Web Engines Hackfest 2016

From September 26th to 28th we celebrated at the Igalia HQ the 2016 edition of the Web Engines Hackfest. This year we broke all records and got participants from the three main companies behind the three biggest open source web engines, say Mozilla, Google and Apple. Or course, it was not only them, we had some other companies and ourselves. I was active part of the organization and I think we not only did not get any complain but people were comfortable and happy around.

We had several talks (I included the slides and YouTube links):

We had lots and lots of interesting hacking and we also had several breakout sessions:

  • WebKitGTK+ / Epiphany
  • Servo
  • WPE / WebKit for Wayland
  • Layout Models (Grid, Flexbox)
  • WebRTC
  • JavaScript Engines
  • MathML
  • Graphics in WebKit

What I did during the hackfest was working with Enrique and Žan to advance on reviewing our downstream implementation of Media Source Extensions (MSE) in order to land it as soon as possible and I can proudly say that we did already (we didn’t finish at the hackfest but managed to do it after it). We broke the bots and pissed off Michael and Carlos but we managed to deactivate it by default and continue working on it upstream.

So summing up, from my point of view and it is not only because I was part of the organization at Igalia, based also in other people’s opinions, I think the hackfest was a success and I think we will continue as we were or maybe growing a bit (no spoilers!).

Finally I would like to thank our gold sponsors Collabora and Igalia and our silver sponsor Mozilla.

WebRTC in WebKit/WPE

For some time I worked at Igalia to enable WebRTC on WebKitForWayland or WPE for the Raspberry Pi 2.

The goal was to have the WebKit WebRTC tests working for a demo. My fellow Igalian Alex was working on the platform itself in WebKit and assisting with some tuning for the Pi on WebKit but the main work needed to be done in OpenWebRTC.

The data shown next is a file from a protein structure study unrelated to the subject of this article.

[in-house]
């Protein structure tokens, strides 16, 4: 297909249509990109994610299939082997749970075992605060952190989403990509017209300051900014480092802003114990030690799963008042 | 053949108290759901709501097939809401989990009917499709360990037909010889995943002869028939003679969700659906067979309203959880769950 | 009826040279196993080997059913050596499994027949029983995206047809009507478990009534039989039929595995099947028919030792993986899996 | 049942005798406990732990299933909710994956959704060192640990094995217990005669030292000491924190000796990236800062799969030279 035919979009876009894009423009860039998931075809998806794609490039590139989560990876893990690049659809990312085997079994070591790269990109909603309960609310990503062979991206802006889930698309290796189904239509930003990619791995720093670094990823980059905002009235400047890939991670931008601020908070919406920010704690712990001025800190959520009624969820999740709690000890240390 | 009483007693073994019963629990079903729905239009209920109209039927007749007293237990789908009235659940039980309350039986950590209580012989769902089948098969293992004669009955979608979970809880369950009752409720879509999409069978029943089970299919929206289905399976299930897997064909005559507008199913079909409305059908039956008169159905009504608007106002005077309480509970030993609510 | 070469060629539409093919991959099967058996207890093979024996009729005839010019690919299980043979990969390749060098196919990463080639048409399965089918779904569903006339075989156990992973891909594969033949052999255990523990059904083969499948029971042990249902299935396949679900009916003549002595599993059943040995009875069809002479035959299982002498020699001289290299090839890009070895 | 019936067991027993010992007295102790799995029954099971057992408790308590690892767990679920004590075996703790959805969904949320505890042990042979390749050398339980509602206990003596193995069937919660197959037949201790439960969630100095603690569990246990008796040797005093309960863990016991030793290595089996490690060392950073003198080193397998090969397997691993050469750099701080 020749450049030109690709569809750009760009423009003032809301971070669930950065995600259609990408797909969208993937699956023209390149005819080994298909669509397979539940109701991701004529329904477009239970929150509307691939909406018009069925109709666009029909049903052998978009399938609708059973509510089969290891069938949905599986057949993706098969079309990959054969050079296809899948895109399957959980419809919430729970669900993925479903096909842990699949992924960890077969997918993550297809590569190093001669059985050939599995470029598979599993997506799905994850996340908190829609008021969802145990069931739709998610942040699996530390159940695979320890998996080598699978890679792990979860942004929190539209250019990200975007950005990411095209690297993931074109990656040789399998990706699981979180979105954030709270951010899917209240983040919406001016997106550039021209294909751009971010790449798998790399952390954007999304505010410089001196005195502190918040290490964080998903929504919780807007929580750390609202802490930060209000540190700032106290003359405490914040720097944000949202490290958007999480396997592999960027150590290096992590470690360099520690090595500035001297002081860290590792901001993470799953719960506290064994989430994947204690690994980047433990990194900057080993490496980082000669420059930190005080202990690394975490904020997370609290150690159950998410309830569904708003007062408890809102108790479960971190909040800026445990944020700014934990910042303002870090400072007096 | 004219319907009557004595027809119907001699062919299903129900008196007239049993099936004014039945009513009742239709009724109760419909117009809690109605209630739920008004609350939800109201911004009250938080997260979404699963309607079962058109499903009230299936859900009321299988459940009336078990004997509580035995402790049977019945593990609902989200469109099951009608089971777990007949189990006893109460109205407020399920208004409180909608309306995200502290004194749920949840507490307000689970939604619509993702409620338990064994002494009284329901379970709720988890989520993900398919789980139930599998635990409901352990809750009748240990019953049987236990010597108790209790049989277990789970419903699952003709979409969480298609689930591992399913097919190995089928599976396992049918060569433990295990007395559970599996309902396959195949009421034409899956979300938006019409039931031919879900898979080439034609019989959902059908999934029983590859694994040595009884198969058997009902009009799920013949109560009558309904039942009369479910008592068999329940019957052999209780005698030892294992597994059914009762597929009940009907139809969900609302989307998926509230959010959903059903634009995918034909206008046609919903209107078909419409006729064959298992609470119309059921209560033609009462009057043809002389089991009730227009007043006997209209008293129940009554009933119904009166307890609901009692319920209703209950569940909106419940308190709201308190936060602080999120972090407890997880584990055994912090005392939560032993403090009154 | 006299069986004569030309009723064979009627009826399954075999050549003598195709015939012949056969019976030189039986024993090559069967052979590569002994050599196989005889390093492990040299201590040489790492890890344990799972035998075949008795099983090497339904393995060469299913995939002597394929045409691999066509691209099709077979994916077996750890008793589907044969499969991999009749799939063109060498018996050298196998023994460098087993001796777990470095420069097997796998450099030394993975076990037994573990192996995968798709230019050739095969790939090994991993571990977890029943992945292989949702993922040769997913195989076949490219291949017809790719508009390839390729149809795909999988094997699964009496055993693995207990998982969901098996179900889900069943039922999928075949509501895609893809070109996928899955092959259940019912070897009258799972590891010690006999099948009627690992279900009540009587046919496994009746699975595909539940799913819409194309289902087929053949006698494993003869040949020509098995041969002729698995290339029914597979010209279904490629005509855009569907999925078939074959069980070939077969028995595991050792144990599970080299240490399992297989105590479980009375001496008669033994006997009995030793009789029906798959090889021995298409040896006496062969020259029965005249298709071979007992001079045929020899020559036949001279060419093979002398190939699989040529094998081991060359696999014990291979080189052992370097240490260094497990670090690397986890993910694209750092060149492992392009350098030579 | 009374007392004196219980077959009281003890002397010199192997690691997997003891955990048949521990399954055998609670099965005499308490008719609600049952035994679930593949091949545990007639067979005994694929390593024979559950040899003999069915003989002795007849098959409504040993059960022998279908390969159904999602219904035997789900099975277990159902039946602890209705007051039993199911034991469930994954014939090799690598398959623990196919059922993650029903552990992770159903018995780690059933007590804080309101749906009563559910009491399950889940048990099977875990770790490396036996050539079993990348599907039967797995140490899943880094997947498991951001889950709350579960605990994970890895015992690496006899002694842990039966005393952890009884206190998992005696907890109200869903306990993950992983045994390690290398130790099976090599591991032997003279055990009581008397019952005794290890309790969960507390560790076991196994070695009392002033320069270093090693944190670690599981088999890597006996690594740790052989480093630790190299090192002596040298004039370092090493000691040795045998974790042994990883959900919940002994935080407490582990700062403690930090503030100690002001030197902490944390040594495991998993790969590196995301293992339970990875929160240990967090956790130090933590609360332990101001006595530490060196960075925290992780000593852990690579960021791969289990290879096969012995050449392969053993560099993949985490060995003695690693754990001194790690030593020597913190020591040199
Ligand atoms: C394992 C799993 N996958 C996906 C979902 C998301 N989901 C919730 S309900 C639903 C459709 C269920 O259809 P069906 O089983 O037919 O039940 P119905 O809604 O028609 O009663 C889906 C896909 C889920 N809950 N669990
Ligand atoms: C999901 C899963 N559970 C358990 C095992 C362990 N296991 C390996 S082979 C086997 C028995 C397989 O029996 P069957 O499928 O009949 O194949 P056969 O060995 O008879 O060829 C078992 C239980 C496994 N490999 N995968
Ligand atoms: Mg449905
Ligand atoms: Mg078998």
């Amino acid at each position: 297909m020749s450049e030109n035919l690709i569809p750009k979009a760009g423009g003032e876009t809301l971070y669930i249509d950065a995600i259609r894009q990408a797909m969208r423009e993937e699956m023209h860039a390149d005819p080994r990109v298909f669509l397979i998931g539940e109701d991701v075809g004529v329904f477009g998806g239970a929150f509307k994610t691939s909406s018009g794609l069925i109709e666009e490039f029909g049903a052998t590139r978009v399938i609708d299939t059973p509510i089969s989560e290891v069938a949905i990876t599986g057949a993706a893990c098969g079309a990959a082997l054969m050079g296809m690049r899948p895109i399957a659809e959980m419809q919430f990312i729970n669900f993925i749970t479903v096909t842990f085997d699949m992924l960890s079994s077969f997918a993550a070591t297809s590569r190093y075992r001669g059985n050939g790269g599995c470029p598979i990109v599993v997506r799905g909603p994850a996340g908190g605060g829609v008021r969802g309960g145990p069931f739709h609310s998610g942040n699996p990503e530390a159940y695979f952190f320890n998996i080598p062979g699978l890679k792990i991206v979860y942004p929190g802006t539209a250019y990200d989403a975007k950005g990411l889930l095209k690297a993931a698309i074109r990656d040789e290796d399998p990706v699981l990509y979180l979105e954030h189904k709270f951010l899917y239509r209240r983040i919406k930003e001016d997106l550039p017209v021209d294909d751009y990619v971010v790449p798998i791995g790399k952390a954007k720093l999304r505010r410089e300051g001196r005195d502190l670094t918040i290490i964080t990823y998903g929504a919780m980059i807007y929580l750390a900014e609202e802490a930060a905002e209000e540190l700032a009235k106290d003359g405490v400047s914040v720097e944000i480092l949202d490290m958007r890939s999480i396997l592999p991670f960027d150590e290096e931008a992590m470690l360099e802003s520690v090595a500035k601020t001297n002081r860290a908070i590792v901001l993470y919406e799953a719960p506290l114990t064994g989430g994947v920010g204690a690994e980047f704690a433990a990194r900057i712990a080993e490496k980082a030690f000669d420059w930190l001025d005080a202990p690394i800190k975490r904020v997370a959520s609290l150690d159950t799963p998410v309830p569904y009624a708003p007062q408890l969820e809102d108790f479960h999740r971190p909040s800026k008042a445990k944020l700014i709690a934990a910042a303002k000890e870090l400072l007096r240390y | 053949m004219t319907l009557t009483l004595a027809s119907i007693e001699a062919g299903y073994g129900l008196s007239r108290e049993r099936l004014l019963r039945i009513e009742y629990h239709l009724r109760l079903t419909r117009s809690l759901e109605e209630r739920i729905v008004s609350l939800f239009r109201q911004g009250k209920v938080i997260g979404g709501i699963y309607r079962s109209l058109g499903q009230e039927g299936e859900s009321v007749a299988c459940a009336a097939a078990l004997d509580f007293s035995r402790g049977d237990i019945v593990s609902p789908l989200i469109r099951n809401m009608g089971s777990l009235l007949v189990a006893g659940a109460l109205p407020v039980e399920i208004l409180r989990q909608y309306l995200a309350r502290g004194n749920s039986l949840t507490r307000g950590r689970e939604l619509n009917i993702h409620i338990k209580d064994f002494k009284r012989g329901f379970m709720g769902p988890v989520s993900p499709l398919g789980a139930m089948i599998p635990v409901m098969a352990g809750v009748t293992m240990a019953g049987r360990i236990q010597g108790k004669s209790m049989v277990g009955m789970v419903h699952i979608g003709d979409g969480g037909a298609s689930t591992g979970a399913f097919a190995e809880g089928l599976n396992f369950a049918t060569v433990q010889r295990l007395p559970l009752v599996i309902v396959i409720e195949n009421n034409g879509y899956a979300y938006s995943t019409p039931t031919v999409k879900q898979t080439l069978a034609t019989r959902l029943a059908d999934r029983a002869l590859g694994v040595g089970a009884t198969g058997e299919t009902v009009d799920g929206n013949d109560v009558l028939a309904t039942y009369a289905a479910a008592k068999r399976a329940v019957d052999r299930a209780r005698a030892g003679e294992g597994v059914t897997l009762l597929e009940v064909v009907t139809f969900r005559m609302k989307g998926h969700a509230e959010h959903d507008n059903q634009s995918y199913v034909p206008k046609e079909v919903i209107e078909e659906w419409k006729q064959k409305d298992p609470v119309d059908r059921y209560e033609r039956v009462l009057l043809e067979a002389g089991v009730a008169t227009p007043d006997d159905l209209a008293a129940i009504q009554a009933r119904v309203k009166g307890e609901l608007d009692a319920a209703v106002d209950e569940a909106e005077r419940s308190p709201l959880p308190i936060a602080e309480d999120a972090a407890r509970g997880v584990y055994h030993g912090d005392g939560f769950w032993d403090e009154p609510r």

My other fellow Igalian Phil had begun a branch to work on this that was half way with some workarounds. My first task was getting into combat/workaround mode and make OpenWebRTC work with compressed streams from gst-rpicamsrc. OpenWebRTC supported only raw video streams and that Raspberry Pi Cam module GStreamer element provides only H264 encoded ones. I moved some encoders and parsers around, some caps modifications, removed some elements that didn’t work on the Pi and made it work eventually. You can see the result at:

To make this work by yourselves you needed a custom branch of Buildroot where you could build with the proper plugins enabled also selected the appropriate branches in WPE and OpenWebRTC.

Unfortunately the work was far from being finished so I continued the effort to try to make the arch changes in OpenWebRTC have production quality and that meant do some tasks step by step:

  • Rework the video orientation code: The workaround deactivated it as so far it was being done in GStreamer. In the case of rpicamsrc that can be done by the hardware itself so I cooked a GStreamer interface to enable rotation the same way it was done for the [gl]videoflip elements. The idea would be deprecate the original ones and use the new interface. These landed both in videoflip and glvideoflip. Of course I also implemented it on gst-rpicamsrc here and here and eventually in OpenWebRTC sources.
  • Rework video flip: Once OpenWebRTC sources got orientation support, I could rework the flip both for local and remote feeds.
  • Add gl{down|up}load elements back: There were some issues with the gl elements to upload and download textures, which we had removed. I readded them again.
  • Reworked bins linking: In OpenWebRTC there are some bins that are created to perform some tasks and depending on different circumstances you add or not some elements. I reworked the way those elements are linked so that we don’t have to take into account all the use cases to link them. Now this is easier as the elements are linked as they are the added to the bin.
  • Reworked the renderer_disabled: As in the case for orientation, some elements such as gst-rpicamsrc are able to change color and balance so I added support for that to avoid having that done by GStreamer elements if not necessary. In this case the proper interfaces were already there in GStreamer.
  • Moved the decoding/parsing from the source to the renderer: Before our changes the source was parsing/decoding the remote feeds, local sources were not decoded, just raw was supported. Our workarounds made the local sources decode too but this was not working for all cases. So why decoding at the sources when GStreamer has caps and you can just chain all that to the renderers? So I did eventually, I moved the parsing/decoding to the renderers. This took fixing all the caps negotiation from sources to renderers. Unfortunatelly I think I broke audio on the way, but surely nothing difficult to fix.

This is still a work in progress and now I am changing tasks and handing this over back to my fellow Igalians Phil, who I am sure will do an awesome job together with Alex.

And again, thanks to Igalia for letting me work on this and to Metrological that is sponsoring this work.